Julia Polk and Stuart McWhorter share their experiences on Health:Further

August 24, 2015 / Share:

During my time at Health:Further (Presented by Parallon and Produced by Jumpstart Foundry), I interviewed several leaders in the health care space, including several of the startups presenting. These interviews are available on the health care innovations podcast page.

First up in my coverage is Julia Polk, the EC’s own chief program officer, who sat down to discuss the challenges health care startups face and the benefits of mentorship. She also shared exciting updates on our newly launched mentorship program.

Clark Buckner: What are the general challenges and problems that startups especially in the health care space are facing, and what advice would you provide have for helping with mentors?

Julia Polk: Launching a venture is the same, regardless of what the company is, but health care companies particularly face a lot of other challenges that a technology company might not face. For example, regulatory requirements. If you’re a medical device and you have to go through five 10K approval or if you’re a life science company trying to develop a drug or a diagnostic, you have to understand a lot about reimbursement in health care and that’s one of the bigger challenges if you are selling into a health system. So there are lots of great health care executives here that will have a lot to say about that, but I think mentors can really help you navigate the path to success when you have to go through these hurdles of regulatory and compliance.

CB: Do you have any advice or best practices when it comes to working with mentors especially in the health care space?

JP: I think it’s really important to understand what the underlying relevant experiences are in a  mentor and we are actually relaunching the mentor program at the EC. We are really focused on bringing operators to the table because those are the people that have walked in the same shoes. We’re going to be able to allow our companies to drill down to the relevant experiences to the level of what they did in their role in a health care company. You get a lot of what’s called “mentor whiplash,” where you have five people with the same background, telling you five different things and you’re trying to figure out who’s right. I actually would argue that a lot of early-stage companies don’t seek mentorship as much as they should, and they think they know what to do. It will save them a ton of time if they will seek guidance and be good listeners. The best entrepreneurs and the best leaders in these companies are those who are willing to hear a lot of points of view. Then we go through it and figure out what’s the right answer for them and for their company, because it is their company.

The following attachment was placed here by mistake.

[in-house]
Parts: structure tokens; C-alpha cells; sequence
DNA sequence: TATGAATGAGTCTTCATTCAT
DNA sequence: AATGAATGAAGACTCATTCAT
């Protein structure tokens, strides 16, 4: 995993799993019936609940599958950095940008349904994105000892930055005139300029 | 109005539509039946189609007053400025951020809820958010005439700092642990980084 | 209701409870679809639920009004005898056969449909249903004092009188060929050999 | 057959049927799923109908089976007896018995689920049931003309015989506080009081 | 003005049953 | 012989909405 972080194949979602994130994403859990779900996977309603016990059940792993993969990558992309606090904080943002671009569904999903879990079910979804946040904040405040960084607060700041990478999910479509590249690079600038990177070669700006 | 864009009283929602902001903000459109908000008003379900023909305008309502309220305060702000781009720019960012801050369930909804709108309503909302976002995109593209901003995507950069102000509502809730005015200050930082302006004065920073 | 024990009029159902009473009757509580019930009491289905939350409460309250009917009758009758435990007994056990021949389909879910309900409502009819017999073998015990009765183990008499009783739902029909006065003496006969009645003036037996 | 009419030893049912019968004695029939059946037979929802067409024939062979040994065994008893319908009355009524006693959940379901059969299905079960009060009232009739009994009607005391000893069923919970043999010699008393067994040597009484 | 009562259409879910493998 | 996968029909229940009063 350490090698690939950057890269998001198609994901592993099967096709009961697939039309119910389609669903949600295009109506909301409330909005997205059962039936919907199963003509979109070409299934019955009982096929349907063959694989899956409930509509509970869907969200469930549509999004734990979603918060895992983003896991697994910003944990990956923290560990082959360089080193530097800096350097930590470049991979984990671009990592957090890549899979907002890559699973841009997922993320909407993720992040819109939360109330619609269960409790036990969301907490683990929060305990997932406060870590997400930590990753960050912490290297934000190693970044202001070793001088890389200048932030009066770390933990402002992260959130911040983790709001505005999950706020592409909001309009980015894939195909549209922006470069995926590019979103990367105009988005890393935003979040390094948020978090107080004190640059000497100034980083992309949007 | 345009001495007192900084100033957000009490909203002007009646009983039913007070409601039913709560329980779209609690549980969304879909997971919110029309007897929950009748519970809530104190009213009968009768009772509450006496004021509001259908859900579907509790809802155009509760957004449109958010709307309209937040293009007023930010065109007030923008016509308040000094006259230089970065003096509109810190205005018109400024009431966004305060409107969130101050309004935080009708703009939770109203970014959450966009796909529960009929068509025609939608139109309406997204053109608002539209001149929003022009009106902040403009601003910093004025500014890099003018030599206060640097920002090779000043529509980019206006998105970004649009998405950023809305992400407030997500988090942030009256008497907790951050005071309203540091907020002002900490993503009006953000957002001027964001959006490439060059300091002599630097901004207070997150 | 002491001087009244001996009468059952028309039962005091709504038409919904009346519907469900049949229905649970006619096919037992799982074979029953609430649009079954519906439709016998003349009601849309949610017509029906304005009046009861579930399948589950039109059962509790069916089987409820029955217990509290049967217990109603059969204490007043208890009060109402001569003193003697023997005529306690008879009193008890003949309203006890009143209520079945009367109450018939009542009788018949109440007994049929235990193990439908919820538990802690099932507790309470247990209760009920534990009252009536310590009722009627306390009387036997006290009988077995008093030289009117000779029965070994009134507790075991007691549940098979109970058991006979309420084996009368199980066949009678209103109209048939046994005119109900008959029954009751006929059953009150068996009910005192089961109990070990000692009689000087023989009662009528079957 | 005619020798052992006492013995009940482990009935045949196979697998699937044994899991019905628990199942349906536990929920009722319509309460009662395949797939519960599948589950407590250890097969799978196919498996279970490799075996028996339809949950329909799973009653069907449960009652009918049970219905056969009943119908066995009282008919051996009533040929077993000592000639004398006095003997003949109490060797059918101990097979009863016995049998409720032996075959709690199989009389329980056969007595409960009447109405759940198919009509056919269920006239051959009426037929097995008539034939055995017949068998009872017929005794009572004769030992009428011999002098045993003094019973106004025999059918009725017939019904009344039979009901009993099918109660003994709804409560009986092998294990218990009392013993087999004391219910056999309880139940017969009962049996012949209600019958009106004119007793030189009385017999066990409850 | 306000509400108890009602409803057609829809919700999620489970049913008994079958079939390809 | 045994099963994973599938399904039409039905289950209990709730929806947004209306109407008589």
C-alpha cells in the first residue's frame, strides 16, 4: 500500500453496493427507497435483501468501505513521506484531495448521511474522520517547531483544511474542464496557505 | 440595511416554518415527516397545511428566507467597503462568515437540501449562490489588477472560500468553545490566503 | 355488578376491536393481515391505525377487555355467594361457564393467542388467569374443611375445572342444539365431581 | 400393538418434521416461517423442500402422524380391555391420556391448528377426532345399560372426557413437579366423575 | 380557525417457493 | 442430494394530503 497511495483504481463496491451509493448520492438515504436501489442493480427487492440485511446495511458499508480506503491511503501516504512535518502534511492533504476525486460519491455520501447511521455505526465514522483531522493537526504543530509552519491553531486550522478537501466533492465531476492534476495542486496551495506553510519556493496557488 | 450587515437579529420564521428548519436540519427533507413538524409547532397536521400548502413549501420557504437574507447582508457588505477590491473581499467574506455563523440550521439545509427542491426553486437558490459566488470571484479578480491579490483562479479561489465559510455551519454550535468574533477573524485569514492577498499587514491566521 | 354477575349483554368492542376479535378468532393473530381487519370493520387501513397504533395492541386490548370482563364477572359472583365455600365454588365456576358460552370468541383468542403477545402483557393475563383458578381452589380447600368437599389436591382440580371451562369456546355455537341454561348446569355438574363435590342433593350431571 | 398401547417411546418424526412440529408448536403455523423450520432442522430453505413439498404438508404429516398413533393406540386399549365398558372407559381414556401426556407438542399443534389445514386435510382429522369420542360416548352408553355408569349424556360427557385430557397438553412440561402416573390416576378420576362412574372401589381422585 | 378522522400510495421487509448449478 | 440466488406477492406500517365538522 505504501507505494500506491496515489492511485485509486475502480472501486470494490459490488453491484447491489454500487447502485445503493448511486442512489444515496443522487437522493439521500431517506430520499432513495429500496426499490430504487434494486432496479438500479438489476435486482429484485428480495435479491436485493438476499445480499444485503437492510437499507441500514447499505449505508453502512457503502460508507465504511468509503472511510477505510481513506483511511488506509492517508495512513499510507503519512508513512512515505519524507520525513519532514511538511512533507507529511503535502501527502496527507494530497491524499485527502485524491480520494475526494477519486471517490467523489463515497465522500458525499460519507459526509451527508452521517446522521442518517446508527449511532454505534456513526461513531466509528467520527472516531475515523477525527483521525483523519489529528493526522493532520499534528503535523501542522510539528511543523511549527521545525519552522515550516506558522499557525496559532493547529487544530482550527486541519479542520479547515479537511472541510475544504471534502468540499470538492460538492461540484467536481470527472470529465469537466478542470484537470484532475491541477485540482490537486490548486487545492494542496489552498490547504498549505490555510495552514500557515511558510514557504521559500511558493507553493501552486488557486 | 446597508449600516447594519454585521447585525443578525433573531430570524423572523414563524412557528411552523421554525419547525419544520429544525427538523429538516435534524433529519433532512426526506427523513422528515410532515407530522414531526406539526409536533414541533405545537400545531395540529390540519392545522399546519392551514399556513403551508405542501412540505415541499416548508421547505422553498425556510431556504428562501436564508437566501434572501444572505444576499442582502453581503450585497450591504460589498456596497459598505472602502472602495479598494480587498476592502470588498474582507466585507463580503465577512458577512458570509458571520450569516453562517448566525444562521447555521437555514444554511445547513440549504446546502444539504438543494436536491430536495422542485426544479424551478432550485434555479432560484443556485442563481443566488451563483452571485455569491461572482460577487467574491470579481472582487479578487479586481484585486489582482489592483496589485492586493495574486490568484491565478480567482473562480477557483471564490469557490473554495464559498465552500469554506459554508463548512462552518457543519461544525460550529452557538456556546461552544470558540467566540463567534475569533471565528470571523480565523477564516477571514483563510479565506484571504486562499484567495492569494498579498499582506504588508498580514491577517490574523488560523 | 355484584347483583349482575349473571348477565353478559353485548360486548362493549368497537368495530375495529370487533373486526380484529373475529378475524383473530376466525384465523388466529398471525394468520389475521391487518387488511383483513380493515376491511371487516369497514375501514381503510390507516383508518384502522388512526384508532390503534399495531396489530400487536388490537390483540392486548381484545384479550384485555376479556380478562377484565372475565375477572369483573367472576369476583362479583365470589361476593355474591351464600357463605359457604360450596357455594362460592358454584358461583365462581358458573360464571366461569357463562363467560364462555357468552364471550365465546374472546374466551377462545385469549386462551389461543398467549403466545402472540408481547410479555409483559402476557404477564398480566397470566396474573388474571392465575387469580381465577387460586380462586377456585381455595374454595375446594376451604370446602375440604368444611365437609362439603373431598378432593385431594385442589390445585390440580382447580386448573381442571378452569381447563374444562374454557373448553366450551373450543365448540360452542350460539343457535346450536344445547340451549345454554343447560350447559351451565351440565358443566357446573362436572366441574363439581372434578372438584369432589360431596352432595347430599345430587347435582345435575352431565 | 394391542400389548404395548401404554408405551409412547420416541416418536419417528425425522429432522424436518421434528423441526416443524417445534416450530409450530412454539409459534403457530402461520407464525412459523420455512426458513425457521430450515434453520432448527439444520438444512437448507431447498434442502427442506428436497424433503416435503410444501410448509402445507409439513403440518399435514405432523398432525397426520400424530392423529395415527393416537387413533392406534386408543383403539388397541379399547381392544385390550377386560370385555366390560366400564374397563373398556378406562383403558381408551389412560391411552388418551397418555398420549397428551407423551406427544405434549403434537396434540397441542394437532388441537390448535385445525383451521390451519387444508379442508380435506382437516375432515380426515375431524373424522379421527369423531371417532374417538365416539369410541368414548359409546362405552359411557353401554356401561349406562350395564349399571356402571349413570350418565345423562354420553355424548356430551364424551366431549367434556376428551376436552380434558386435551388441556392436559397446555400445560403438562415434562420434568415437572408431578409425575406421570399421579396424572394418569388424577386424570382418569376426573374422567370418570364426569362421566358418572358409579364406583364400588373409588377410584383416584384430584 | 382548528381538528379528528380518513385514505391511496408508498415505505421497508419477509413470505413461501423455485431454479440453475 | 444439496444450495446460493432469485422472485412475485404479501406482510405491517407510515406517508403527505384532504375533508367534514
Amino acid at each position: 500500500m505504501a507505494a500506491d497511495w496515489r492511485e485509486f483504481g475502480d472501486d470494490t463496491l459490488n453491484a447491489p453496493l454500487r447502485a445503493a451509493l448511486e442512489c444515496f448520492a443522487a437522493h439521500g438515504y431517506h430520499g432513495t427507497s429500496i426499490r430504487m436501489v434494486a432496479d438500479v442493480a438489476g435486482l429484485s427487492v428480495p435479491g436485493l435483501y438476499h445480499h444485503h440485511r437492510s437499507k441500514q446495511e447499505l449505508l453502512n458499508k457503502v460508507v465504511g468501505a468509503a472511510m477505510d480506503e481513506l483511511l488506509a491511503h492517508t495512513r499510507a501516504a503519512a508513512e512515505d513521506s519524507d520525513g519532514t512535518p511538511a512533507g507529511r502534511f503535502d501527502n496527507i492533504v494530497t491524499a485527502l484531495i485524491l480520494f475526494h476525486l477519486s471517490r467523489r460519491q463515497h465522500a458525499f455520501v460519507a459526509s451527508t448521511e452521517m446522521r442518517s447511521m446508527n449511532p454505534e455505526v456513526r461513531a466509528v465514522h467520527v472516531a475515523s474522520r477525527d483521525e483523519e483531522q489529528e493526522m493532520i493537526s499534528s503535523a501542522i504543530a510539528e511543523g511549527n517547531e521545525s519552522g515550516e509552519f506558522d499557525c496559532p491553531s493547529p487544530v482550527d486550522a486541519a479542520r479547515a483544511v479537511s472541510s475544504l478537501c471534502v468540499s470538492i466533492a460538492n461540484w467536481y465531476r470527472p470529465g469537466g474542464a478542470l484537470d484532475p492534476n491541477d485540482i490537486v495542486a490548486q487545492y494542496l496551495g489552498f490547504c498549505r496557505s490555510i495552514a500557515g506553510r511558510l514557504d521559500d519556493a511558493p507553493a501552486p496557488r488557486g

CB: With the health care impact that middle Tennessee has made what makes Health:Further so special?

JP: Well it’s day one, it’s not the end,  it’s the beginning and we are health care mecca and as Haley Hovious mentioned last night $39 billion worth of economic impact on health care is from Nashville. So to be able to operate the finest accelerator program for health care companies in Nashville, at this moment, is really compelling. People all over the world people know this is where health care happen so it’s a great time for Nashville is a great time for Jumpstart Foundry to launch its focus on health care.

You can reach out to Julia on Twitter @4jpolk

The following day once the dust settled I got the chance to sit down with The EC’s CEO Stuart McWhorter, who helped recap Health:Further’s first year based on his experiences. You can check out the highlights below or listen to the full interview.